By Cyril Vetter
We are a deeply divided country. Our divisions run along the fault lines of race, class, religion, et. al. Our political divisions are stark and well defined and decidedly First World.
Consider this the next time you engage in an argument or troll an internet comment page over women’s reproductive rights, Jesus, gay rights, civil rights, political correctness, confederate monuments, restroom gender battles or any of the other culture war issues that divide us so sharply. Just Consider: Forty percent of the world’s population is without running water. Sixty percent is without sanitary toilets. Twenty-five percent is without electricity. Eighty percent of humanity lives on less than $10 a day. Over 11 percent of the world’s population is hungry, lacking adequate food supplies and malnourished.
And the refugee crisis is exactly that, a crisis and worsening. 60 million of our fellow homo sapiens are displaced: refugees escaping war, poverty, religious extremism, corrupt and oppressive governments, barrel bombs and Sarin gas. I could go on. About one in 100 people are physically separated from their homes.
But it’s impossible to starve to death in the U.S. (You can eat yourself to death, but unless you do it intentionally, you can’t starve to death.) And while there definitely are issues of food insecurity here, you’re not likely to see video of mass famine or fly covered babies with distended stomachs in Iowa or Ohio.
And with the exception of the tragedy of Flint, Mich., a resident of the United States can drink the water from any public lavatory; conduct basic hygiene in the bathroom at a MacDonald’s, find shelter at a facility for the homeless and, despite the current bombast in our nation’s capital, be relatively free of oppressive government.
I don’t mean to minimize or diminish the enormous problems we face as a society. Crumbling infrastructure, wildly uneven health care delivery, inner city and rural education and drug problems, outrageous income inequality, random violence, etc. ad infinitum.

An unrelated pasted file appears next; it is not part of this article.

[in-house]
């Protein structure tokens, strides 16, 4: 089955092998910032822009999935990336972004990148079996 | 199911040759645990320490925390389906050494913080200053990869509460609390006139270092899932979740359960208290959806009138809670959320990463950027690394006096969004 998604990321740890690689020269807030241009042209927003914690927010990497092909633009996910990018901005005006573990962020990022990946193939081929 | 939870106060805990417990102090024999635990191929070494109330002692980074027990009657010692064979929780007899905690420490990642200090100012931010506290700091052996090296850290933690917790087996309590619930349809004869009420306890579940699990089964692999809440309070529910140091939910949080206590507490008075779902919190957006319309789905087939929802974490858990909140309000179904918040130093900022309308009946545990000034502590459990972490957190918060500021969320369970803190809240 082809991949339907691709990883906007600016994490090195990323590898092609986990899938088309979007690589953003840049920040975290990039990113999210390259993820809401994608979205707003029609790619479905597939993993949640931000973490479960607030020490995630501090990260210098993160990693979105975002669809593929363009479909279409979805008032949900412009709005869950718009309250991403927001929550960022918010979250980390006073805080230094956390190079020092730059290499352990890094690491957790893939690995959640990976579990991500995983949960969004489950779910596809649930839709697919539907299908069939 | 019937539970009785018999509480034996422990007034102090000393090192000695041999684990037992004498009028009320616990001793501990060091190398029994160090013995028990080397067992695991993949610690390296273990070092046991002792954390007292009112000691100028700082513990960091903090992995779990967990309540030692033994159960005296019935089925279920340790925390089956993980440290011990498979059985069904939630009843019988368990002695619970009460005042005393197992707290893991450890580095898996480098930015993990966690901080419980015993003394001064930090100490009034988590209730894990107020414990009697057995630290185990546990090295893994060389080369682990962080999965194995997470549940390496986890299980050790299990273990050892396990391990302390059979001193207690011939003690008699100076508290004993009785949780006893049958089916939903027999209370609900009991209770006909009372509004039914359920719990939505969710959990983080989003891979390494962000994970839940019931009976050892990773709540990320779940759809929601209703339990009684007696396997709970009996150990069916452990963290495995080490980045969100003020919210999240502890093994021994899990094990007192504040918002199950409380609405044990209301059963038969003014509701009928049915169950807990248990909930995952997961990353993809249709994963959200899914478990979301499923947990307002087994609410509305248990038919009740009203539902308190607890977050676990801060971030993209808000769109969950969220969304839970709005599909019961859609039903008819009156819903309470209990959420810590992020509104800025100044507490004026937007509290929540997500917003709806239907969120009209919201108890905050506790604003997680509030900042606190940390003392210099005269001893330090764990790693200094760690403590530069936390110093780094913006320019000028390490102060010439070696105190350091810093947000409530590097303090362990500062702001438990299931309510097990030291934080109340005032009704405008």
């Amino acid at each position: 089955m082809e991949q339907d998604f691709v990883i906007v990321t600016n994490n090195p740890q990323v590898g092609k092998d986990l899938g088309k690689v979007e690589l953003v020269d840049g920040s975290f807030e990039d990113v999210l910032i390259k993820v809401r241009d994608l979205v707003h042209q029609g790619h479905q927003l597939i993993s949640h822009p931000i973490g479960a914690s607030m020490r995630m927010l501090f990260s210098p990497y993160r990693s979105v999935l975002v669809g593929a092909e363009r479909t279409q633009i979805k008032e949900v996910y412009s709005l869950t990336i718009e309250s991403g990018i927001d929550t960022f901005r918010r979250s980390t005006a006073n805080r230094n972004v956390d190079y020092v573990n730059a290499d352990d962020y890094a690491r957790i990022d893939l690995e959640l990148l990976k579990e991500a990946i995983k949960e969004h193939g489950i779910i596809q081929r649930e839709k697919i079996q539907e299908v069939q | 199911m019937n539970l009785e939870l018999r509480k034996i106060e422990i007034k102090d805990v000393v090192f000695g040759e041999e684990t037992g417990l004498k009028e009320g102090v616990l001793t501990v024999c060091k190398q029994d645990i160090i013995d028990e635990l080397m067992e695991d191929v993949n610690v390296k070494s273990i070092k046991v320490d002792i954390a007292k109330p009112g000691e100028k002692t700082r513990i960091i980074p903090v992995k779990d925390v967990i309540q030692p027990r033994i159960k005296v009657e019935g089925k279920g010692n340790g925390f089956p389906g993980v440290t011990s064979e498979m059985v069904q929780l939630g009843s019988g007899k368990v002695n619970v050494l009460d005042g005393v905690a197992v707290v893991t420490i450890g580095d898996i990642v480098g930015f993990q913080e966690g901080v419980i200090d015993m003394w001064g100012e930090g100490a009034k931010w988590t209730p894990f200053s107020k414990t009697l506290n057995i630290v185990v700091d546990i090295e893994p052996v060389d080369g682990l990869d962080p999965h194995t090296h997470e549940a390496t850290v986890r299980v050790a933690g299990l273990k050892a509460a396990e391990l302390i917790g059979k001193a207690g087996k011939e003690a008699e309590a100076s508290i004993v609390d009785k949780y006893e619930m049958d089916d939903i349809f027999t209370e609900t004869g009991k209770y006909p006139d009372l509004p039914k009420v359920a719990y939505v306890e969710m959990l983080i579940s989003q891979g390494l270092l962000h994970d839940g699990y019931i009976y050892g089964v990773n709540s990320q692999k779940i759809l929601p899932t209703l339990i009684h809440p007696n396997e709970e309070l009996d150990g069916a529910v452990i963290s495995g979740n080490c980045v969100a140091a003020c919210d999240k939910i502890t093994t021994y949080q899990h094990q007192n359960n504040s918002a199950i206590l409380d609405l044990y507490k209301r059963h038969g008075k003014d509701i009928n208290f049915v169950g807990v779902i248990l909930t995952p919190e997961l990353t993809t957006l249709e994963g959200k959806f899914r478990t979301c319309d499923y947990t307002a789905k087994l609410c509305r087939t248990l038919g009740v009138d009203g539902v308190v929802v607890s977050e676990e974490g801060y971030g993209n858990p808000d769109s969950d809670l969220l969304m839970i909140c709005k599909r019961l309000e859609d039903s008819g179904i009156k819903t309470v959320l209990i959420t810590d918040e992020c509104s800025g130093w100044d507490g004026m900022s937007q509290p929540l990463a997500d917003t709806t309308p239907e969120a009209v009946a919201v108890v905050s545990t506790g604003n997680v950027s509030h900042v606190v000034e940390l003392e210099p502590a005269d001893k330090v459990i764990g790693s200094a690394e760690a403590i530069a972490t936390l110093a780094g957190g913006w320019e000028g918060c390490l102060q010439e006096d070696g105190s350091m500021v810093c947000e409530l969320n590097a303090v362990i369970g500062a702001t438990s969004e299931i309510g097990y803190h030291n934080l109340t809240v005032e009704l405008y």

But still, those are not issues of survival, of access to potable water, of starving to death, of fear. Ours are self-imposed issues created by a culture of too much.
And until we realize that the things that so deeply divide us are creatures of our own making, we are destined to continue on this divisive and unproductive path. How about a little civility, a little dignity, a little respect for a different position? How about we agree to disagree on issues that divide us, tone down the toxic partisan rhetoric and be about the mission of improving the lives of all of us.
How about we start by dialing back anonymous flaming and shaming on comment pages and social media. If you’re a MSNBC news devotee, try watching Fox news for a while and vice versa. Volunteer in a public high school; get involved in a political campaign or a non-profit fund raising campaign. Do something positive. It might feel good and it just might get your temperature back down to 98.6. It just might put the issues that divide us into perspective. Sen. Ben Sasse says as much in the thesis of his new book, The Vanishing American Adult.
Cyril Vetter is an attorney/businessman and a lifelong resident of Louisiana. He has written and produced books, music, film and television projects with a Louisiana cultural preservation theme.